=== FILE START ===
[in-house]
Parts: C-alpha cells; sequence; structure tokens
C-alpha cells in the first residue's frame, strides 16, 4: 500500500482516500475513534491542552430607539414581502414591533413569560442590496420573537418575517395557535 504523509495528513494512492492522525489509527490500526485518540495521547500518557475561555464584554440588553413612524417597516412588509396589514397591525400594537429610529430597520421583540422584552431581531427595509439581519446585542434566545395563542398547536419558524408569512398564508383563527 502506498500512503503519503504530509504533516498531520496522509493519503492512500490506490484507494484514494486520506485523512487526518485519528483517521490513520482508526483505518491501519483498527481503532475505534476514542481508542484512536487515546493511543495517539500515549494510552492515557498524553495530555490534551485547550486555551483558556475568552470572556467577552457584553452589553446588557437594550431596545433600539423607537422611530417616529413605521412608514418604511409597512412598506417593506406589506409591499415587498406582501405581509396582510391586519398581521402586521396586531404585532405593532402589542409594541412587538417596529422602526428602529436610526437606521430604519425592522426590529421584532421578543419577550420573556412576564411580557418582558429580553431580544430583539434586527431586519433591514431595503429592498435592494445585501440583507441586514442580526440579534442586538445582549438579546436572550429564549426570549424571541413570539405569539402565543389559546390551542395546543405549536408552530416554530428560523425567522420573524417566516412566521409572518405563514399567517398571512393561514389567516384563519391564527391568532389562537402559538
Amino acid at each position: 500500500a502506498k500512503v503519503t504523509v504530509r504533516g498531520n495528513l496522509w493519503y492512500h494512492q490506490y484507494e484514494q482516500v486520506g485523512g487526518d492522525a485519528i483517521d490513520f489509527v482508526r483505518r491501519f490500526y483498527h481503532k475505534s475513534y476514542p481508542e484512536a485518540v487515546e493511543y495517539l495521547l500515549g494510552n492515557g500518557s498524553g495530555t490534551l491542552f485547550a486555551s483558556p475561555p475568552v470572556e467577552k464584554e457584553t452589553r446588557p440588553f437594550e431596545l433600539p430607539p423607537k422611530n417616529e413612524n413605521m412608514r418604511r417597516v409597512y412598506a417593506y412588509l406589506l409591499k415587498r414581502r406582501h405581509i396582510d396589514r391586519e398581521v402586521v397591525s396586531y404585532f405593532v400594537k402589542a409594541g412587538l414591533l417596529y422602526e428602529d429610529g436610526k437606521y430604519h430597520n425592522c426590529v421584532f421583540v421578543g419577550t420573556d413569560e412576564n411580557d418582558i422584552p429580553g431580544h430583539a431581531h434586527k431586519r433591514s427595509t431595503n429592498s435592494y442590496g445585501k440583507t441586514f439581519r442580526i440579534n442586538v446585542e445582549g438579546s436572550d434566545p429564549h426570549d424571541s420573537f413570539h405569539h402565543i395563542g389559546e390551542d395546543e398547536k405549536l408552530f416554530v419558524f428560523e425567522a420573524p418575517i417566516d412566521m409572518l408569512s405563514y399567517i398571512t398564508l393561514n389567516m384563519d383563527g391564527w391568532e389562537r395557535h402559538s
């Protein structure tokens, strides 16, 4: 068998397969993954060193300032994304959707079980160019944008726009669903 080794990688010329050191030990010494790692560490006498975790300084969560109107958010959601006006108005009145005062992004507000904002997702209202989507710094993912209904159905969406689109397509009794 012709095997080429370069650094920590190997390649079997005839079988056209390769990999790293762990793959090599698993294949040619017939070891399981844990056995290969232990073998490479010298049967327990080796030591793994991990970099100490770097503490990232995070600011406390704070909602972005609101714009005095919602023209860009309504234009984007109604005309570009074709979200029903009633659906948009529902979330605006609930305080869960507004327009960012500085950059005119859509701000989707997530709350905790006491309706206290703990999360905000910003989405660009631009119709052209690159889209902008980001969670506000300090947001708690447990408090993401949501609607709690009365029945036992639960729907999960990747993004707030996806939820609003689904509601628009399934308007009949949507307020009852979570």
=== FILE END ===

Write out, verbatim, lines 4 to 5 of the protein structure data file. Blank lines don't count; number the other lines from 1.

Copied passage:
Amino acid at each position: 500500500a502506498k500512503v503519503t504523509v504530509r504533516g498531520n495528513l496522509w493519503y492512500h494512492q490506490y484507494e484514494q482516500v486520506g485523512g487526518d492522525a485519528i483517521d490513520f489509527v482508526r483505518r491501519f490500526y483498527h481503532k475505534s475513534y476514542p481508542e484512536a485518540v487515546e493511543y495517539l495521547l500515549g494510552n492515557g500518557s498524553g495530555t490534551l491542552f485547550a486555551s483558556p475561555p475568552v470572556e467577552k464584554e457584553t452589553r446588557p440588553f437594550e431596545l433600539p430607539p423607537k422611530n417616529e413612524n413605521m412608514r418604511r417597516v409597512y412598506a417593506y412588509l406589506l409591499k415587498r414581502r406582501h405581509i396582510d396589514r391586519e398581521v402586521v397591525s396586531y404585532f405593532v400594537k402589542a409594541g412587538l414591533l417596529y422602526e428602529d429610529g436610526k437606521y430604519h430597520n425592522c426590529v421584532f421583540v421578543g419577550t420573556d413569560e412576564n411580557d418582558i422584552p429580553g431580544h430583539a431581531h434586527k431586519r433591514s427595509t431595503n429592498s435592494y442590496g445585501k440583507t441586514f439581519r442580526i440579534n442586538v446585542e445582549g438579546s436572550d434566545p429564549h426570549d424571541s420573537f413570539h405569539h402565543i395563542g389559546e390551542d395546543e398547536k405549536l408552530f416554530v419558524f428560523e425567522a420573524p418575517i417566516d412566521m409572518l408569512s405563514y399567517i398571512t398564508l393561514n389567516m384563519d383563527g391564527w391568532e389562537r395557535h402559538s
């Protein structure tokens, strides 16, 4: 068998397969993954060193300032994304959707079980160019944008726009669903 080794990688010329050191030990010494790692560490006498975790300084969560109107958010959601006006108005009145005062992004507000904002997702209202989507710094993912209904159905969406689109397509009794 012709095997080429370069650094920590190997390649079997005839079988056209390769990999790293762990793959090599698993294949040619017939070891399981844990056995290969232990073998490479010298049967327990080796030591793994991990970099100490770097503490990232995070600011406390704070909602972005609101714009005095919602023209860009309504234009984007109604005309570009074709979200029903009633659906948009529902979330605006609930305080869960507004327009960012500085950059005119859509701000989707997530709350905790006491309706206290703990999360905000910003989405660009631009119709052209690159889209902008980001969670506000300090947001708690447990408090993401949501609607709690009365029945036992639960729907999960990747993004707030996806939820609003689904509601628009399934308007009949949507307020009852979570």